Been a mother of an adopted little girl I open myself to all kinds of strangeness from absolute strangers. I often get blessed for the opportunity I’ve given to Emma. Sometimes I am lambasted for trying to colonize her. I am criticized for not doing anything with her hair and for not piercing her ears. I am asked how old he is, when clearly she is a she. But a recent conversation about Emma’s health made me realize I’ve been taking her to the wrong doctors. Instead of a doctor based at Life Clinic, Emma should probably be going to a sangoma from deep dark Africa.
Last week Friday Emma wasn’t well and her daddy took her off to the doctor. She had some sinus and the beginnings of a cold, but nothing too serious. His concern was that Emma might be asthmatic. Later that day, as I was leaving the office my work colleagues, both black and beautiful, told me to give Emma a big kiss from them. I duly said I would and then went on to tell them that Emma might be asthmatic.
“No way!” was their response “Black children don’t have asthma. They just can’t breathe properly.” This revelation led to a whole lot more…
Epilepsy is DEFINITELY not a black thing. It’s simply fits or ‘amafufunyana’. Tasj’s little brother would have ‘fits’ and that’s all they were. When she later got to varsity and a fellow learner proceeded to flap around the floor like a fish out of water, she immediately jumped into action. When asked how she knew what to do during an epileptic fit she answered “I don’t! I only know what to do when someone’s fitting.”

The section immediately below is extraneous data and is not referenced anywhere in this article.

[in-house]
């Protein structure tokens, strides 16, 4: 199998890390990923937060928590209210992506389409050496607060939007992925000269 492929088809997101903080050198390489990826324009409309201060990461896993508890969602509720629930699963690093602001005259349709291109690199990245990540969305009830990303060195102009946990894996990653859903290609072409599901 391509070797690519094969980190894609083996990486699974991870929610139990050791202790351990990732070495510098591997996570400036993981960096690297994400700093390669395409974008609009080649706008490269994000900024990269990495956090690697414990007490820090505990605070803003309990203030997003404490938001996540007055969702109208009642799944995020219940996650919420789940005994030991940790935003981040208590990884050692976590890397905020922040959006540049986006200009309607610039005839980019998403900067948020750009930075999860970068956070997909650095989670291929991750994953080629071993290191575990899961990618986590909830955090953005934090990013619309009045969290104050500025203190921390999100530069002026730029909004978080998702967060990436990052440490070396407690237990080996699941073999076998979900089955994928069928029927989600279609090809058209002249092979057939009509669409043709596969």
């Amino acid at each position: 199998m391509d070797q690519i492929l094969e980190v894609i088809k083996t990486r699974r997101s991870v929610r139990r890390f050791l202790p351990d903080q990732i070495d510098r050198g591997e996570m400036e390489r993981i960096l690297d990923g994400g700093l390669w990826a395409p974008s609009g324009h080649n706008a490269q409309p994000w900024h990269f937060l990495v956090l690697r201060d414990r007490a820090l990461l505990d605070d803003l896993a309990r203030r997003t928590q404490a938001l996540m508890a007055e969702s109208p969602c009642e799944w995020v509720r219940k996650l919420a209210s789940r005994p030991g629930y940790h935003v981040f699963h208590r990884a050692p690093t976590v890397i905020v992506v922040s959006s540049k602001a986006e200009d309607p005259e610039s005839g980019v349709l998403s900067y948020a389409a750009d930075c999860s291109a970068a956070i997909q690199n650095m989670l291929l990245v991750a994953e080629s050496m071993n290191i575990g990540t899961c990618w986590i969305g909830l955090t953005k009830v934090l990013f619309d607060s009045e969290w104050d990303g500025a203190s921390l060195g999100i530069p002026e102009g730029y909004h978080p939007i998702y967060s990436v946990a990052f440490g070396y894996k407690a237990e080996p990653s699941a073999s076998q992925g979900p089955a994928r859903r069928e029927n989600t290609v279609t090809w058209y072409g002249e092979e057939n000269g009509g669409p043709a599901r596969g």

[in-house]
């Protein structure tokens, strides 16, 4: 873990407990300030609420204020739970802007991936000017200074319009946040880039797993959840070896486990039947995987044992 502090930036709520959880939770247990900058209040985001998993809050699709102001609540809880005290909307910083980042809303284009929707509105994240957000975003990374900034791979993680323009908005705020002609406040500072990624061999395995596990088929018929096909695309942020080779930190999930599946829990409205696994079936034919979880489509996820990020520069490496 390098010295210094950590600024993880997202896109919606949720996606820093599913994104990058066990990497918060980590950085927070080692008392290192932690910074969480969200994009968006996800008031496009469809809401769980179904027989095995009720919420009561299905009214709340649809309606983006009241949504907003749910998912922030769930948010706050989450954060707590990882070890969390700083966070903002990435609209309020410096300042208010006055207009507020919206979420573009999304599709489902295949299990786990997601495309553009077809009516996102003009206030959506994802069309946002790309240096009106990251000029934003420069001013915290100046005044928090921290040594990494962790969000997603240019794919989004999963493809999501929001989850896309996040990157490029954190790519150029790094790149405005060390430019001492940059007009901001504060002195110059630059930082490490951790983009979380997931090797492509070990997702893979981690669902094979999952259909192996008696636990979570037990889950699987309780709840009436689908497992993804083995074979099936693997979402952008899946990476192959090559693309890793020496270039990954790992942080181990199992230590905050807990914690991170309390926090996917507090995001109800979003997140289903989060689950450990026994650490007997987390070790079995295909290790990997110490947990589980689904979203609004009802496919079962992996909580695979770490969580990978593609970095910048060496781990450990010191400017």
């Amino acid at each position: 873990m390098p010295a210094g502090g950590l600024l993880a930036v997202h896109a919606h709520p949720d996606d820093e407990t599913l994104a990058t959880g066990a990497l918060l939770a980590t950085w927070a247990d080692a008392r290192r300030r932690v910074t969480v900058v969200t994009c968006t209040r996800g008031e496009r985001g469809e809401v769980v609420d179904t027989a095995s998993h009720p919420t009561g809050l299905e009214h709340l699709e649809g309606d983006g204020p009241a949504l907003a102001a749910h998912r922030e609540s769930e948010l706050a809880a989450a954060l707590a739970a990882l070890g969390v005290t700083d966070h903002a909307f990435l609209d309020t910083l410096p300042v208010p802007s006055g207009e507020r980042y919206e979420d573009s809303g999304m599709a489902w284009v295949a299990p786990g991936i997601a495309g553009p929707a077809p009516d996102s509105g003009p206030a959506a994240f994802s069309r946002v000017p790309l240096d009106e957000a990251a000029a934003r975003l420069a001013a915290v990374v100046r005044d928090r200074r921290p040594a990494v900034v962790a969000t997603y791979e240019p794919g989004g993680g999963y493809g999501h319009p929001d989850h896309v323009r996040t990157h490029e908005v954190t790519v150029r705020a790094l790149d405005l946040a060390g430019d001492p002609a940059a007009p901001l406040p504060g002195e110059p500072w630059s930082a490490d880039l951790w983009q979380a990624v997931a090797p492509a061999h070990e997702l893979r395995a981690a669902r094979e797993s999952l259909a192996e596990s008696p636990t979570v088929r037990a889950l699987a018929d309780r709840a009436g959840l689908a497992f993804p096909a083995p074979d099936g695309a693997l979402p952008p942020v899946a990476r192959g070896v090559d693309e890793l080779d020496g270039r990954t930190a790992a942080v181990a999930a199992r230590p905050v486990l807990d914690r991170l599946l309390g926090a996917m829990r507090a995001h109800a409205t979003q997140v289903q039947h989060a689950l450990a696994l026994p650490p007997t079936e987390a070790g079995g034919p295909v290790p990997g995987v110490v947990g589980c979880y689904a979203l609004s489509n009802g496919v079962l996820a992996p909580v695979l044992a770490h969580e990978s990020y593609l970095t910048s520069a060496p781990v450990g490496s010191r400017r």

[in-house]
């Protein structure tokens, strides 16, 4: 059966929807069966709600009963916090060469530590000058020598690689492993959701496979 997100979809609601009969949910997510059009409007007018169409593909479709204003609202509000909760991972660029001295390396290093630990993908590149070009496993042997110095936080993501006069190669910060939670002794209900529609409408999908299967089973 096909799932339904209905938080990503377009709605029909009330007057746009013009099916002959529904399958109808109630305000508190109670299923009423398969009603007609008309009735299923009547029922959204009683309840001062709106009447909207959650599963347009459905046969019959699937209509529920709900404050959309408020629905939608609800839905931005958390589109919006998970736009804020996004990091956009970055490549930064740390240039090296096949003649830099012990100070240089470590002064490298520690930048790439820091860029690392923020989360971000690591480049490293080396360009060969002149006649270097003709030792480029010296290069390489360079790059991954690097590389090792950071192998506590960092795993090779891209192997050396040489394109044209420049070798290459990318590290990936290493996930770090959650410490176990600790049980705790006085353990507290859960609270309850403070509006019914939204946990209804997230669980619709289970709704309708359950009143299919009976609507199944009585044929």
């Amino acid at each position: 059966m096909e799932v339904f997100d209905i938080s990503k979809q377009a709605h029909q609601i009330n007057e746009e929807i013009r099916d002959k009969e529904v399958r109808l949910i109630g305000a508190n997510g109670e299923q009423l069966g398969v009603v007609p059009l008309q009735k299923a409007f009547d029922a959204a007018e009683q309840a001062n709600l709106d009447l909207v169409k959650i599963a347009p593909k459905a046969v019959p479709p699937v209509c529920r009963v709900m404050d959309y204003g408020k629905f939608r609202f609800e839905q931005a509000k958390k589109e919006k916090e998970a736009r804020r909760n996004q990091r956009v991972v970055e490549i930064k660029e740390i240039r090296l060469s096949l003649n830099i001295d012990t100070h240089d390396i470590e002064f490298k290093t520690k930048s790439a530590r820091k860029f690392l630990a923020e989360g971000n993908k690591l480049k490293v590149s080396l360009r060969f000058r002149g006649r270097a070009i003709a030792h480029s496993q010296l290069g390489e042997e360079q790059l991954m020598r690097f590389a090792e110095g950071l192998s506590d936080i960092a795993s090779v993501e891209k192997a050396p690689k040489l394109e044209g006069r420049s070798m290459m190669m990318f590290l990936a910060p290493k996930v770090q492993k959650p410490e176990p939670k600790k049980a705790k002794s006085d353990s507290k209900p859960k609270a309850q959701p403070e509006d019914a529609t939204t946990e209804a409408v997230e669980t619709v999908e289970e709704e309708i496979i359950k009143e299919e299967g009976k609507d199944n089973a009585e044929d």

Something else that only affects white people is acne. We get medicine for it. We have creams and lotions and we spend hundreds of rands at the dermatologist taking care of it. Once again I was alarmed to hear black people don’t get acne, it’s a ‘stage’ and if a panado doesn’t fix it then they’ll outgrow it.
And don’t even discuss depression. According to my nubian work mates there is NO SUCH THING! It’s bakuloyile- simple witchcraft and someone has put a spell on you. Best get to a sangoma and all will be well. Or at least take a panado.
The Big C or the Dreaded C also isn’t really a black people’s illness. It’s a white thing. Should you have aches or pains in strange places then chances are it’s period pains (not sure what you do if you’re a ndoda) and you need to take a panado.
What I did discover are definite black things is gout and arthritis. Yip, those are definitely black things!
From now on I will no longer take Emma to Dr Mohlabi at Fourways Life but rather we will visit a sangoma or inyanga and the good news is, according to a website, that there is talk of consultations and medicines being paid for by some of the medical aids sometime in the future.
[this post is not meant to offend anyone, nor is it meant to be derogatory towards anyone’s cultural beliefs and traditions. It is simply my personal experience as a white mother raising a black baby]